There is no shortage of information on how to use parts of the most common big data solutions, like Hadoop. But what about the other pieces of the puzzle necessary to get real business value from this technology? For starters, there is a need to make decisions around:
- Mobile strategy and its support
- Web delivery
- User interactivity/experience
- Data support and operations
- Storage (for both big data and traditional SQL)
- Revenue Generation models
- Filtering knowledge and noise
- Integration into existing applications and processes
For these areas, there is less information available and just as important a need.
In reality, there isn’t a single application development platform that covers a full solution. There are instead many choices, each having tradeoffs in usability and scalability.
Also, there are solutions that have already come and gone in the short time big data has been in vogue. The question arises, “How does one now what will be around and still supported in two years’ time?” Predicting the future popularity and support for the many available tools is a significant challenge.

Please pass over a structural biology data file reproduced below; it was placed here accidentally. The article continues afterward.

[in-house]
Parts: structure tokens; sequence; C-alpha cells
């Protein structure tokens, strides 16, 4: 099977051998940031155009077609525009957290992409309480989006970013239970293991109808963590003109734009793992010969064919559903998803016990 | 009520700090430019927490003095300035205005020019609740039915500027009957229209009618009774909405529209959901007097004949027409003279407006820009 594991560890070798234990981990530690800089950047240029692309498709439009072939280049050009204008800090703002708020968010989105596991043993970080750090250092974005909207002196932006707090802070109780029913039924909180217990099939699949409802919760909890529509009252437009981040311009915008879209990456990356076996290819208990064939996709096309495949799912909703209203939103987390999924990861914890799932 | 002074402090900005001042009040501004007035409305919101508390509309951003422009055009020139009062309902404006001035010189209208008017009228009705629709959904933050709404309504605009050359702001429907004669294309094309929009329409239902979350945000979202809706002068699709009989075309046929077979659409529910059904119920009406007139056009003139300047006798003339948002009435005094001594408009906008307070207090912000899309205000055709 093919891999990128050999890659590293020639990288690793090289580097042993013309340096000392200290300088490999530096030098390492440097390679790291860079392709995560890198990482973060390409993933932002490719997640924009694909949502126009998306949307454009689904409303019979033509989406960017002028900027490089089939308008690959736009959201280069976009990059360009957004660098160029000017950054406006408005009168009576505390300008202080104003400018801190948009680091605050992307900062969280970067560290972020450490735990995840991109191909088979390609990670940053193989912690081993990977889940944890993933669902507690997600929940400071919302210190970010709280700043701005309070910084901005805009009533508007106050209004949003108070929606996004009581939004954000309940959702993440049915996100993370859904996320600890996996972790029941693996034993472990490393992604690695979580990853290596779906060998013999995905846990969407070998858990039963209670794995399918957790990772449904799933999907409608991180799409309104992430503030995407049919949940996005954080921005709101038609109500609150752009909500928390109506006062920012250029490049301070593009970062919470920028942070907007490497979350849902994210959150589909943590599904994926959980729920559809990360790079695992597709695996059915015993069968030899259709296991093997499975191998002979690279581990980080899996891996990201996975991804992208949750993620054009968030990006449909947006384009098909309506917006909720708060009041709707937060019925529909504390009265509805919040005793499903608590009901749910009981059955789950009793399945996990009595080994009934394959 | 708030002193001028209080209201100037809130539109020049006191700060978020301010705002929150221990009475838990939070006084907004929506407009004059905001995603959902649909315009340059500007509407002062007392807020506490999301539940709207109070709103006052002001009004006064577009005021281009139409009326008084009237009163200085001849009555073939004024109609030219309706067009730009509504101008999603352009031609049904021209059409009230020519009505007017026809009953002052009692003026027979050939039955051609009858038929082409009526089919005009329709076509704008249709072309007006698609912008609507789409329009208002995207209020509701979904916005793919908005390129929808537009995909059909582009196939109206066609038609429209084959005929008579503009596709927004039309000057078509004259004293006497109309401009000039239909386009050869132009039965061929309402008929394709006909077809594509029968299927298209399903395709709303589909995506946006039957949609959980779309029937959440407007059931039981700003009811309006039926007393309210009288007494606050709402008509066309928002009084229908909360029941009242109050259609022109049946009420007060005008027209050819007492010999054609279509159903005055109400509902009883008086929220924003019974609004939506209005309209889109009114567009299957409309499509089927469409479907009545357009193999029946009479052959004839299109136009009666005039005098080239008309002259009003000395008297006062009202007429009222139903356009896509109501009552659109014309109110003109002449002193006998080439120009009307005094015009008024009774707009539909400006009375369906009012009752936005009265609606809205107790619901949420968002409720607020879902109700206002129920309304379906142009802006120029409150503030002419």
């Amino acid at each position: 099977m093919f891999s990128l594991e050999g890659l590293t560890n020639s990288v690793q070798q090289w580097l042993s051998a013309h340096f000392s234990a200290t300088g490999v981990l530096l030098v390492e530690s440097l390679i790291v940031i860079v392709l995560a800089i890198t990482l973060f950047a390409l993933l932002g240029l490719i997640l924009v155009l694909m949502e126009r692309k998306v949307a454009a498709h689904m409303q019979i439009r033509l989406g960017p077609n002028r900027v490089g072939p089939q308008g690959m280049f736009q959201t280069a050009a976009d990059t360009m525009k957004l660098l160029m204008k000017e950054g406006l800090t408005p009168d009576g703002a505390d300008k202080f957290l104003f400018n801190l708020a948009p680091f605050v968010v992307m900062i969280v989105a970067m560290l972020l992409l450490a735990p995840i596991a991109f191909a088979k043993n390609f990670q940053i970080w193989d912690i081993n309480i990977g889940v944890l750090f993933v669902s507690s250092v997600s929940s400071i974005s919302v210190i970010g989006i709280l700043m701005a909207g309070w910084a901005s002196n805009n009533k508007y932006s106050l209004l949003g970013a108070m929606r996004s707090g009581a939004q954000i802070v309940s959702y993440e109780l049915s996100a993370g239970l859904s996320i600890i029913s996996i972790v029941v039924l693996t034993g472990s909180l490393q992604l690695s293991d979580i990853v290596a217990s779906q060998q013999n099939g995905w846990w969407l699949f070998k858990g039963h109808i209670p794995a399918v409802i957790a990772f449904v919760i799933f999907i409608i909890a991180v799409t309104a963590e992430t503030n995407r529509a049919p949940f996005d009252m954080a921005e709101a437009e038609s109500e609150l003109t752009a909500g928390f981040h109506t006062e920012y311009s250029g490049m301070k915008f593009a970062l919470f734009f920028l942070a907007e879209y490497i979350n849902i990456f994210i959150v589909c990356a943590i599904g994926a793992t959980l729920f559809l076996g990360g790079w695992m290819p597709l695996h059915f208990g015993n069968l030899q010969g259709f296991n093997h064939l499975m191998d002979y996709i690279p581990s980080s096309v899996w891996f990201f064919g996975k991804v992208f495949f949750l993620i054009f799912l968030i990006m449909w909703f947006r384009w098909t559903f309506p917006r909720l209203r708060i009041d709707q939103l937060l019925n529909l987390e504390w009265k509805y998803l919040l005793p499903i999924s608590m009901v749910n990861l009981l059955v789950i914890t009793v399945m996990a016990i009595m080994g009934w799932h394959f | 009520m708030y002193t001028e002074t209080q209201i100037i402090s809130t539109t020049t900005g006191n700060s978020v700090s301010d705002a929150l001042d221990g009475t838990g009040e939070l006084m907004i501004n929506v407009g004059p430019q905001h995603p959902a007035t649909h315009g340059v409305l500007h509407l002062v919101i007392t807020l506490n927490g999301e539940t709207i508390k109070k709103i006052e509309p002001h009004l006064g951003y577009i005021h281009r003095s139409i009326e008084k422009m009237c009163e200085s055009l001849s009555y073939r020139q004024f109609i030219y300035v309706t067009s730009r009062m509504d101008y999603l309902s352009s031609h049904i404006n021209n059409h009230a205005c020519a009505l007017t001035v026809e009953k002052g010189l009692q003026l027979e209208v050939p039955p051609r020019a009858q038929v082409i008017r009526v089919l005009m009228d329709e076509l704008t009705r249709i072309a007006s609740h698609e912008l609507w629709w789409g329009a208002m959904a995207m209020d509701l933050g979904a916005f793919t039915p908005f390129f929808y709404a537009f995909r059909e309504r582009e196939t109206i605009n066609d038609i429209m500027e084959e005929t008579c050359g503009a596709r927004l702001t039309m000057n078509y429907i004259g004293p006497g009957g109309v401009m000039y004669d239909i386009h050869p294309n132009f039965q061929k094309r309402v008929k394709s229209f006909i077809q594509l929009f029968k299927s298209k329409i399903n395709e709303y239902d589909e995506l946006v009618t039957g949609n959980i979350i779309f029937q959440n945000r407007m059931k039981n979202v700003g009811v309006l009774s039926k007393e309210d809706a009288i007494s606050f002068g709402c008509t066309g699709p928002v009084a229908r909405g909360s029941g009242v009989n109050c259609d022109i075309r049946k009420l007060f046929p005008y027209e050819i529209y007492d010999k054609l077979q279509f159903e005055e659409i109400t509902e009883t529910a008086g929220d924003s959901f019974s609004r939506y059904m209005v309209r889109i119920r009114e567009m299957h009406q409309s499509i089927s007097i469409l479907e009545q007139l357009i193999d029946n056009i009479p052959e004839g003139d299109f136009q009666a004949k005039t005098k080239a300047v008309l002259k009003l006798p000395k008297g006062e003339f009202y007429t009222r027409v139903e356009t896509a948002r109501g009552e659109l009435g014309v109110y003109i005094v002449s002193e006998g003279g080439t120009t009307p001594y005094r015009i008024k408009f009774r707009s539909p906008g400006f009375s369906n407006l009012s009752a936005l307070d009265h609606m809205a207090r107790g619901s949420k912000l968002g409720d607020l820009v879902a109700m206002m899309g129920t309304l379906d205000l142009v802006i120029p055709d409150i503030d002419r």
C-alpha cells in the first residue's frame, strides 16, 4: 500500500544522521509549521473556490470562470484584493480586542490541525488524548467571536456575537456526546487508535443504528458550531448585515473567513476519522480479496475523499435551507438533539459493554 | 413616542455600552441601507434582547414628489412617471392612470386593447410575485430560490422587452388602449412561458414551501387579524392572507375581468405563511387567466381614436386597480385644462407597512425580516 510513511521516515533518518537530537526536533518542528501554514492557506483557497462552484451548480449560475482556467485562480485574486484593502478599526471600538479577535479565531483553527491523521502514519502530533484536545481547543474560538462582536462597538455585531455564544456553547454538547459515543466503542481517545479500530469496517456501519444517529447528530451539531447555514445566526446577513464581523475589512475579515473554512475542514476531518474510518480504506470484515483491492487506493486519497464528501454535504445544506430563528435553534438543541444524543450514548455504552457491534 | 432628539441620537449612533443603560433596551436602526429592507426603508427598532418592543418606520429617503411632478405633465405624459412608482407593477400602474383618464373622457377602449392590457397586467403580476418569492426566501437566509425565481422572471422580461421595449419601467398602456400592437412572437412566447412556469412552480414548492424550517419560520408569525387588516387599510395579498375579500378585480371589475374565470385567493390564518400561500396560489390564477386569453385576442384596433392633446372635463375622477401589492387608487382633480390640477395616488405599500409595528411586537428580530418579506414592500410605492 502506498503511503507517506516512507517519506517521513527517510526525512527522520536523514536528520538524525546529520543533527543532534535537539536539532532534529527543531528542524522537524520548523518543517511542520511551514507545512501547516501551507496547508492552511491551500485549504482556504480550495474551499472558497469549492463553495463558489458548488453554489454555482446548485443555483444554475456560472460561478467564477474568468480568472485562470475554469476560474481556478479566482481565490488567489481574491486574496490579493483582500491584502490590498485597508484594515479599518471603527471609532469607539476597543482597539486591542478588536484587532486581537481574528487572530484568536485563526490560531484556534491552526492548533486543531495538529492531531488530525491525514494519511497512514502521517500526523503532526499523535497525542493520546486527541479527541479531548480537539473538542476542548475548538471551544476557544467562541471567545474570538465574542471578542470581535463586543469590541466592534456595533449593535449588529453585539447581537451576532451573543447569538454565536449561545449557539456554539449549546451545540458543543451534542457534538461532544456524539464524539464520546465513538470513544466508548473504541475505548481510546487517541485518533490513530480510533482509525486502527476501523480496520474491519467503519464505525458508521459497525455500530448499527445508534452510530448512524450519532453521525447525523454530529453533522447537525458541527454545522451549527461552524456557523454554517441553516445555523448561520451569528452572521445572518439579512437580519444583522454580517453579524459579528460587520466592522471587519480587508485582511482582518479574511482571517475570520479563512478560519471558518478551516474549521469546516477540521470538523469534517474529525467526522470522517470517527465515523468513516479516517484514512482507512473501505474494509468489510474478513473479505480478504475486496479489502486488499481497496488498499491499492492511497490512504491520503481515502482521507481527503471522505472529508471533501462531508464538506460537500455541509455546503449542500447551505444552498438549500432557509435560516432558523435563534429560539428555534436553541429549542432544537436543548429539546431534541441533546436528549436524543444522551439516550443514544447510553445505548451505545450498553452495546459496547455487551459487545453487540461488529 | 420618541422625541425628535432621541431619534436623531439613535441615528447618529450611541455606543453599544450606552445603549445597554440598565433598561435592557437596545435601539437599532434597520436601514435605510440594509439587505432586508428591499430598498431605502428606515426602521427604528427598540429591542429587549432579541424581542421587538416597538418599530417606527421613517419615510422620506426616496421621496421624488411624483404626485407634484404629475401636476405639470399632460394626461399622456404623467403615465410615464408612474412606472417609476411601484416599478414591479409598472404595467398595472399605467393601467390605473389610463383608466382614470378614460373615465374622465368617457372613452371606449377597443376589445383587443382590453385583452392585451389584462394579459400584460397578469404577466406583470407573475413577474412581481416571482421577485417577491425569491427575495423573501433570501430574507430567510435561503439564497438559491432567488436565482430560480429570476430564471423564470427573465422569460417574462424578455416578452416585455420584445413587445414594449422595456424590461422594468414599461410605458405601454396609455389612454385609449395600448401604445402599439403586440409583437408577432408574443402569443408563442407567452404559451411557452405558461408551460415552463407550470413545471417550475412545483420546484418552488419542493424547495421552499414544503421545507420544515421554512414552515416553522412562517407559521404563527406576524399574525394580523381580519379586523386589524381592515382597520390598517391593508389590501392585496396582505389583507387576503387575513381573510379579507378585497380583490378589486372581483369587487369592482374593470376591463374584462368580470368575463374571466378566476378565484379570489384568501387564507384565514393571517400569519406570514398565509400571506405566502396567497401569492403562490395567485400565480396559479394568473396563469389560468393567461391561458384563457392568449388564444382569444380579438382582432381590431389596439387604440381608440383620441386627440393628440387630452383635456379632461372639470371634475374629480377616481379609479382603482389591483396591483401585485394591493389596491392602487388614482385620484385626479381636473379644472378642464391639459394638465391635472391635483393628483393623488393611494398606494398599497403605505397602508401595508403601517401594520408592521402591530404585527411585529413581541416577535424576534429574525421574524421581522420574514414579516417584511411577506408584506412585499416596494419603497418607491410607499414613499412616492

Open Source is an excellent way to ramp quickly and cheaply, but the solutions aren’t necessarily as mature as market requirements. As things stand today, it would be easy to get a few months into development of a solution before a particular tool’s shortcomings become apparent. A great example would be that basic features like multi-language support are missing from some of the common solutions. Some lack authentication capabilities.
Lastly, user interfaces are no longer a common part of the equation. Less investment has been made in UI technologies in the haste to bring back-end capabilities to market. Avoiding these problems involves having enough knowledge of the space to make sound choices.
Big Data means broad solutions to complex problems. There are enormous opportunities ahead for those who consider the ecosystem beyond the big names, like Hadoop.